Despite nationwide protests against coronavirus restrictions, French lawmakers at the National Assembly have made COVID vaccination mandatory for health workers to curb a fourth wave of infections.
Prior to the passing of the disputed legislation on Monday, French protesters taking part in rallies against COVID measures were suppressed by riot police, who fired teargas and water cannon to disperse the demonstrators.
The protesters expressed grievances over the economic hardships they are facing, worsened by the government’s restrictive measures to tackle the pandemic.
The new bill not only makes coronavirus vaccination compulsory for caretakers and health workers in both the public and private sectors, but also forces people to obtain a special health pass showing they have been either vaccinated or tested negative if they want to get on long-haul flights and train rides, or gain entry to certain public places like museums, concerts, theaters, pools, etc.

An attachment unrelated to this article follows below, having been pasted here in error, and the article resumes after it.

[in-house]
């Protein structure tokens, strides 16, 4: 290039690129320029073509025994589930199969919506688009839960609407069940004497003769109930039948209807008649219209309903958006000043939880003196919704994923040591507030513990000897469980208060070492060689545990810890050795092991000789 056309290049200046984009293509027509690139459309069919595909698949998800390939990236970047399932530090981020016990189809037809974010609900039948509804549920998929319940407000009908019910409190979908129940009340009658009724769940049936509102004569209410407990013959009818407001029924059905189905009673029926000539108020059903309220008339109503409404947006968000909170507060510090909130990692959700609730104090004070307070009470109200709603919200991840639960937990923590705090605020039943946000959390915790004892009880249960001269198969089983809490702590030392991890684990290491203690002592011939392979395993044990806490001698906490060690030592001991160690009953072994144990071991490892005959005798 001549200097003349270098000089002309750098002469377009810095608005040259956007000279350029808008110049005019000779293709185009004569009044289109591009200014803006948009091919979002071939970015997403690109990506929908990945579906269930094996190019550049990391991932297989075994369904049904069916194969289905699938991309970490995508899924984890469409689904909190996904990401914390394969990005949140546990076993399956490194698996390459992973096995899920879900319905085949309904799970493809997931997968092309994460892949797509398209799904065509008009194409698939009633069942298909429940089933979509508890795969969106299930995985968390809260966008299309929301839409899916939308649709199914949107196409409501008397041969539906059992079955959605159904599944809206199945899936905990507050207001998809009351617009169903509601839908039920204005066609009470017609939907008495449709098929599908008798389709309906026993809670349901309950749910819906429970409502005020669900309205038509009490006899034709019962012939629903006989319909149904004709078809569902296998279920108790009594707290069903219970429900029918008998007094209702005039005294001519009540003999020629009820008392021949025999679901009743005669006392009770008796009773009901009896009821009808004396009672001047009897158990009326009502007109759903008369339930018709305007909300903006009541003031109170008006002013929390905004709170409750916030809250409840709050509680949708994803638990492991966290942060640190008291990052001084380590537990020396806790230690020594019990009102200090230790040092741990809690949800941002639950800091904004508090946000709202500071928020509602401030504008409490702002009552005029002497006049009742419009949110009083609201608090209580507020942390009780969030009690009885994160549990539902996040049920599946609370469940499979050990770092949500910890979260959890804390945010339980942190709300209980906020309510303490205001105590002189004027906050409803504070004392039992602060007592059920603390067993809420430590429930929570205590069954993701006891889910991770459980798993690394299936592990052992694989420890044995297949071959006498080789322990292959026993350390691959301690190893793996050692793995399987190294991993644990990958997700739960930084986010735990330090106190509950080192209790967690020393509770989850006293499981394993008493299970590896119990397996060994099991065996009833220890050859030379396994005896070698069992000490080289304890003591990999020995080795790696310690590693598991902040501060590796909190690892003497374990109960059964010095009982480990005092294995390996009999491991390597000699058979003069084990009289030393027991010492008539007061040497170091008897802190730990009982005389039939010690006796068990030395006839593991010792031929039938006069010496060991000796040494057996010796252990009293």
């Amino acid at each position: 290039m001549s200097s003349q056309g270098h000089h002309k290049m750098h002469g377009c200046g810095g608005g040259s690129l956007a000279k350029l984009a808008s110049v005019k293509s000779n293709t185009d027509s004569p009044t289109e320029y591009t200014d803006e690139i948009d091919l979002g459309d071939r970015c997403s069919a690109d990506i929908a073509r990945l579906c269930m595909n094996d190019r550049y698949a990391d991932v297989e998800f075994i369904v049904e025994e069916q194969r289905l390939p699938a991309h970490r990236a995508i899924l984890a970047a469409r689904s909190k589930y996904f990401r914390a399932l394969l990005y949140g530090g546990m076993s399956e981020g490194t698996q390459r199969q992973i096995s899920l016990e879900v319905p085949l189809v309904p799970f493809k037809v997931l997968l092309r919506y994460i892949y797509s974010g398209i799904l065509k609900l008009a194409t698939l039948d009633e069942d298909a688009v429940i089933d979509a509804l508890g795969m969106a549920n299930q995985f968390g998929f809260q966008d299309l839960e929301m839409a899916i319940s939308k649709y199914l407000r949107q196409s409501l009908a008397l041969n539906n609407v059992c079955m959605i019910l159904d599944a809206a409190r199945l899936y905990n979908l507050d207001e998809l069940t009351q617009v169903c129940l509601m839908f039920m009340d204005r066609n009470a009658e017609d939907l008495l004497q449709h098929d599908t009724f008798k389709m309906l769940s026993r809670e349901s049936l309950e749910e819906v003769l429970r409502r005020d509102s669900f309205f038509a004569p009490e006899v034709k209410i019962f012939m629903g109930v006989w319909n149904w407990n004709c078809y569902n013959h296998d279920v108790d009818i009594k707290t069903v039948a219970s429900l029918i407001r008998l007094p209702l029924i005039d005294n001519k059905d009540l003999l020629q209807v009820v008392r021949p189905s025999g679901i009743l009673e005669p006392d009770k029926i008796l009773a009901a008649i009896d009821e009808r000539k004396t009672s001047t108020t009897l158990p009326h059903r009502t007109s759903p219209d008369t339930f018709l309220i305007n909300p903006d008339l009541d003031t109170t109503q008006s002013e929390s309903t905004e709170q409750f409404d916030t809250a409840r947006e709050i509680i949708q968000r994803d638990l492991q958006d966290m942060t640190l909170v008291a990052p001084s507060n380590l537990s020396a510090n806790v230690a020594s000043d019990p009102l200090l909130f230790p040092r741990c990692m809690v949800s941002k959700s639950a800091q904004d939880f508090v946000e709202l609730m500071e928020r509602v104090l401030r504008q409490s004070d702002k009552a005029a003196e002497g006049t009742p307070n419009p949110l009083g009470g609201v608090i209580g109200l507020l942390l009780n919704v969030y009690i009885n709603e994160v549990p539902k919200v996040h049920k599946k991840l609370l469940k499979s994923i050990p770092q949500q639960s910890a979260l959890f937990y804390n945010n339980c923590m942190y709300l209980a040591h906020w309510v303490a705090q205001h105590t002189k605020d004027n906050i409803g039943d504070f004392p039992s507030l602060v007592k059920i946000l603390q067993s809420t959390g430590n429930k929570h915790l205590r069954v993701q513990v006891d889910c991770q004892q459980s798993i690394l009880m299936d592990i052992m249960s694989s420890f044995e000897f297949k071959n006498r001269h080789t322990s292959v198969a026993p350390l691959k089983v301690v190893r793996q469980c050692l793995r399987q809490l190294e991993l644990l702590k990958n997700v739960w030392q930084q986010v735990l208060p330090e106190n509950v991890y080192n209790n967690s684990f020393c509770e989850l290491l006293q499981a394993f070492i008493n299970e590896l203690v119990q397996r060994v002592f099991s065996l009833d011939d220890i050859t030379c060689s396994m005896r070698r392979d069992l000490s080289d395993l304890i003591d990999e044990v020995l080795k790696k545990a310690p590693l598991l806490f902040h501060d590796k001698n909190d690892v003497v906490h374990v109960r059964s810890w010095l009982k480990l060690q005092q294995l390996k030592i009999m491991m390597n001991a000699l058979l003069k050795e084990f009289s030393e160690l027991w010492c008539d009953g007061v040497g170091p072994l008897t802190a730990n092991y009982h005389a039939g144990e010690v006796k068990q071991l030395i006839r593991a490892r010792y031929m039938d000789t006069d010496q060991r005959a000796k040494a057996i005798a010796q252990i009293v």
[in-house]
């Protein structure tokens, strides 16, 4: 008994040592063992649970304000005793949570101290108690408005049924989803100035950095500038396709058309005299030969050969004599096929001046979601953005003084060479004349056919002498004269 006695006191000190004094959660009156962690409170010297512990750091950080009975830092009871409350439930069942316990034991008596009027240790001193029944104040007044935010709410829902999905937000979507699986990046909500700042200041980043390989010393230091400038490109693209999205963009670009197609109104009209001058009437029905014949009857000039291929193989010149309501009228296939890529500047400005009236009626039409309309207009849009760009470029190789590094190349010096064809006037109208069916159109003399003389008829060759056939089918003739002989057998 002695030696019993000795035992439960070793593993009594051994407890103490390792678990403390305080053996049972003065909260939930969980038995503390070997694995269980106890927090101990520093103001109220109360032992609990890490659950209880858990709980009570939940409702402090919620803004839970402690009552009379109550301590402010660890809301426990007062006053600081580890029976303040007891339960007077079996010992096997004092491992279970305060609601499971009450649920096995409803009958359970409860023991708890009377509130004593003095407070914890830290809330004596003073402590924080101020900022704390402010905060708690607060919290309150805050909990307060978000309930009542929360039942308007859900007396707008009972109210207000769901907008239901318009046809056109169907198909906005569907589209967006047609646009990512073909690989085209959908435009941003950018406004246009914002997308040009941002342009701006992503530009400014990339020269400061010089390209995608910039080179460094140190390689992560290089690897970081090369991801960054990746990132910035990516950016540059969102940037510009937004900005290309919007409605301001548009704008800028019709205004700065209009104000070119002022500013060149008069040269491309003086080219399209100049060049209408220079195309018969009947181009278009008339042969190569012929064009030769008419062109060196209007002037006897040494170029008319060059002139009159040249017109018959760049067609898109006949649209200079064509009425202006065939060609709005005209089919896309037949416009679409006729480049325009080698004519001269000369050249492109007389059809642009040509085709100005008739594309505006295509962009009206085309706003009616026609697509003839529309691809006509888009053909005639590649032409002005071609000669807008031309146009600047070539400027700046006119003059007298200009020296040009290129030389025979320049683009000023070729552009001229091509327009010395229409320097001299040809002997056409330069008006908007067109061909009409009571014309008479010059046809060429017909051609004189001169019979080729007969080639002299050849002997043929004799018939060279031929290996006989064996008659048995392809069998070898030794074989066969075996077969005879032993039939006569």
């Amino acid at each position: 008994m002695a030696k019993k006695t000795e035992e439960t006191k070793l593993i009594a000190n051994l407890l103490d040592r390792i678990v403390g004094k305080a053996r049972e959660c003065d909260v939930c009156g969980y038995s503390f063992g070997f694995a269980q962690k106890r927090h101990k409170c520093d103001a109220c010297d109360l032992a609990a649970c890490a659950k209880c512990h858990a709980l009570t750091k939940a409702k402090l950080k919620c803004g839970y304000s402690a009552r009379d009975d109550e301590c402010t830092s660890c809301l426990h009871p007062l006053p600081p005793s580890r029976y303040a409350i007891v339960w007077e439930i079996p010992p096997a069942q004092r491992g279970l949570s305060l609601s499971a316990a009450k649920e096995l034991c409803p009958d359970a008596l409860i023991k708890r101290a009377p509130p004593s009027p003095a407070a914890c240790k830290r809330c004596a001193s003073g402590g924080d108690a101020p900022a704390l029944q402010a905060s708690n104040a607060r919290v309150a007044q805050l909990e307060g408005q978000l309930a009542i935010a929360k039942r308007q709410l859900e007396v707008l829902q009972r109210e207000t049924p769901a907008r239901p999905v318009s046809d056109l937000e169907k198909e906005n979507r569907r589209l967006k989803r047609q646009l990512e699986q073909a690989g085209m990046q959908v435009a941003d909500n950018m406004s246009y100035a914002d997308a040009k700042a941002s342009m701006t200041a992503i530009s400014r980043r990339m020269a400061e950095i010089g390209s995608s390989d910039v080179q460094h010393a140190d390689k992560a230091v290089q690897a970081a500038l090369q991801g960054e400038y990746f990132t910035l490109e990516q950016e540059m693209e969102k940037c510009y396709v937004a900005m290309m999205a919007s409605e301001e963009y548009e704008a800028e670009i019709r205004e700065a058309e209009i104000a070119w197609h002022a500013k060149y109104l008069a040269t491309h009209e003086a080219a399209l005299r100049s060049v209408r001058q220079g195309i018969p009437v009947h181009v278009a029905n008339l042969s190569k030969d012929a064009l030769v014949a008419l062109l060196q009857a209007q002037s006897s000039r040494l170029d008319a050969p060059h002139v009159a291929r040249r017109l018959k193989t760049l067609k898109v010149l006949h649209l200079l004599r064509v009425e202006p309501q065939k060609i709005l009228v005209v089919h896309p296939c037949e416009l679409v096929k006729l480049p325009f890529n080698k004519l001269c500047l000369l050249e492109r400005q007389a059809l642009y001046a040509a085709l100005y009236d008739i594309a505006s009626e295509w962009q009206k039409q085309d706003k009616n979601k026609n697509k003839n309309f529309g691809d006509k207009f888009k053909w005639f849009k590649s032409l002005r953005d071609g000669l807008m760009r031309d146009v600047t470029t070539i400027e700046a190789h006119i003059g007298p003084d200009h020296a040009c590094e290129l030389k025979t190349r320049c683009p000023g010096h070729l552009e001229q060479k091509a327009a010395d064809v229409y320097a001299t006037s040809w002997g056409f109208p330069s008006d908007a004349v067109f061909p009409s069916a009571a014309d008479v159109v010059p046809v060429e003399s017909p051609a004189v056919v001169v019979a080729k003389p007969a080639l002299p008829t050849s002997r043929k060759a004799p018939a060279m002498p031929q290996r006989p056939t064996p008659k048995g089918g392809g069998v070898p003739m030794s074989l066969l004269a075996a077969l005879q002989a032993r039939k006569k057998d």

French parliamentarians ignored the protesters' demand for "freedom" and approved the bill to make COVID-19 vaccinations mandatory.
The restrictions, which expire on November 15, need a final green light from the Constitutional Court to become official.
In the meantime, France is bracing for a fourth spike in COVID-19 cases. The expected new wave has been attributed to the highly contagious Delta double-mutant coronavirus.
Already, daily infections and hospitalizations have been gradually increasing in France.
As of Sunday, about 33 million people, less than half of the population, have received one or two doses of the COVID-19 vaccine.
Experts from France's Institut Pasteur said earlier this year that at least 90 percent of the adults needed to be inoculated to trigger a natural mechanism known as “herd immunity.”